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Allegheny Co. Trying to Prevent Further Heroin Overdoses After Rash of Deaths

Health officials are warning that an extremely dangerous brand of heroin is making the rounds in Pittsburgh and surrounding counties.

Twenty-two people have died in the past week in western Pennsylvania from a suspected overdose of a mix of heroin and the powerful narcotic fentanyl, according to Attorney General Kathleen Kane.

The Allegheny County Medical Examiner says they’ve found “stamp bags” labeled with the words “Theraflu,” “Bud Ice” and “Income Tax” at the scenes of the overdoses.

Authorities say the drug had likely been cut with fentanyl, which can be anywhere from 10 to 100 times more potent than morphine.

Allegheny County Department of Health Director Dr. Karen Hacker said it’s unclear how much of the drug is still on the streets, and that the focus now is on prevention.

“We’ve got to get messages to the users,” Hacker said. “It’s a little bit more difficult, as you can imagine, with IV drug abusers. They’re not necessarily reading the newspapers or watching TV. So we need to work with our partners like Prevention Point Pittsburgh to get boots on the ground.”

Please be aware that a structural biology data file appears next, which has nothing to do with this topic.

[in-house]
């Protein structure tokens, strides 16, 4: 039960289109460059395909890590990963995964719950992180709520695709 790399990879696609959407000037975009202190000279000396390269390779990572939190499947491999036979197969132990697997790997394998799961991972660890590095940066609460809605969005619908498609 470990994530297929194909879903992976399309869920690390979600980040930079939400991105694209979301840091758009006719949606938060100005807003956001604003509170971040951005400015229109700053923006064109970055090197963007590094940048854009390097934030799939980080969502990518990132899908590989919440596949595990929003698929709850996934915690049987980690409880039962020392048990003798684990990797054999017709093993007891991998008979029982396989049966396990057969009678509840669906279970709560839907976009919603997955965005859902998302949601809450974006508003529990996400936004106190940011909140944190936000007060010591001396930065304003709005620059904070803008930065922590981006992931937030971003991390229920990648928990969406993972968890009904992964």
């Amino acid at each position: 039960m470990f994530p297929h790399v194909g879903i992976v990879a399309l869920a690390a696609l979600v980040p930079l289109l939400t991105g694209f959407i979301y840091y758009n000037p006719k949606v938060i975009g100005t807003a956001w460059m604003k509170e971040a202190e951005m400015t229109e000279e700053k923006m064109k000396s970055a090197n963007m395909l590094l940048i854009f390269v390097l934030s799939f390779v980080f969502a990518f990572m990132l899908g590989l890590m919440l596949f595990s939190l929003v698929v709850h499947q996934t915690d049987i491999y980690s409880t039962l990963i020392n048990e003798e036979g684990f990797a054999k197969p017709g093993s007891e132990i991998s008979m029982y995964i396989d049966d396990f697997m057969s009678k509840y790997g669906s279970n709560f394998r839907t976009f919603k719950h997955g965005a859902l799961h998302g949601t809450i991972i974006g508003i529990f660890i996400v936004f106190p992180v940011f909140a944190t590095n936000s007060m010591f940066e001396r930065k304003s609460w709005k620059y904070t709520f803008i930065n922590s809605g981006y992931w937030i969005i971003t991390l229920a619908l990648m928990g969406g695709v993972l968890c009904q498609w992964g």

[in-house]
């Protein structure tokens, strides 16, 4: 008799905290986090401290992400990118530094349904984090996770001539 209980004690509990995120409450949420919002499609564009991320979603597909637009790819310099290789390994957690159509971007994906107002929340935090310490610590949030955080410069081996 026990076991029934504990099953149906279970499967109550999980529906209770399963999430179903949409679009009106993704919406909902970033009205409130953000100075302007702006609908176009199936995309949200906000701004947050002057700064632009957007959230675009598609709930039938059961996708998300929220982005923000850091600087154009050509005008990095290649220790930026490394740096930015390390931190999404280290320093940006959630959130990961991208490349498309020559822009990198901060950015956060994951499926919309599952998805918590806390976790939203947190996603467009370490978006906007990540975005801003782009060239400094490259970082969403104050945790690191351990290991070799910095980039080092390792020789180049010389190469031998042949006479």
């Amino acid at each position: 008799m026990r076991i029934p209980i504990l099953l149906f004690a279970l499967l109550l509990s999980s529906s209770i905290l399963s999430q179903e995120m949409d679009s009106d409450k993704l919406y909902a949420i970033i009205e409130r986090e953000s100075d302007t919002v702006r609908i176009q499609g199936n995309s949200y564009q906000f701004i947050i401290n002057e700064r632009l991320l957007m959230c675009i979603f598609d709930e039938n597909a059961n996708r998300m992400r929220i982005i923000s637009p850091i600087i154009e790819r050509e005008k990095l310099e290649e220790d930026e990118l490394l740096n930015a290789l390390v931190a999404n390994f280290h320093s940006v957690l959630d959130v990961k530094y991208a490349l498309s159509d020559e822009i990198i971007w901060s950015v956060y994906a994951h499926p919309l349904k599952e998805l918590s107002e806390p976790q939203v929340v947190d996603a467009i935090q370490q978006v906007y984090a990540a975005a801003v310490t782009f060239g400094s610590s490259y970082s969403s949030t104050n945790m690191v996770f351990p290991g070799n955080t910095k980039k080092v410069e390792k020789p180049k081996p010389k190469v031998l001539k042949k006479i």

Prevention Point offers a needle exchange program to prevent the spread of blood-borne illnesses among IV drug users.

The organization is also offering prescriptions of the opioid antagonist Naloxone, which can help counteract the effects of an overdose.

“That is something that is being seen in other communities to be one of the best strategies for preventing mortality from overdoses,” Hacker said.

Hacker said her department is also working with emergency medical services, who are often the first to come into contact with overdose victims.

“The challenge is, in Allegheny County we’ve got a lot of different EMS providers, over 40 in our municipalities,” said Hacker. “We do not control them, so we have to ask them to provide us with the information in as rapid a time as possible.”

The county health department is also working to educate people on how to identify an opioid overdose.

“If the person is exhibiting things like shallow breathing, very slow breathing, if their lips or their fingertips are starting to turn blue or gray," Hacker said. "The person might even start to look a little ashen. They’re likely to be unable to walk, they might not be able to talk, their pulse is getting very slow.”

Hacker said anyone who thinks they might be witnessing an opioid overdose should immediately call 911.

The Associated Press contributed to this report.

Liz Reid began working at WESA in 2013 as a general assignment reporter and weekend host. Since then, she’s worked as the Morning Edition producer, health & science reporter and as an editor.
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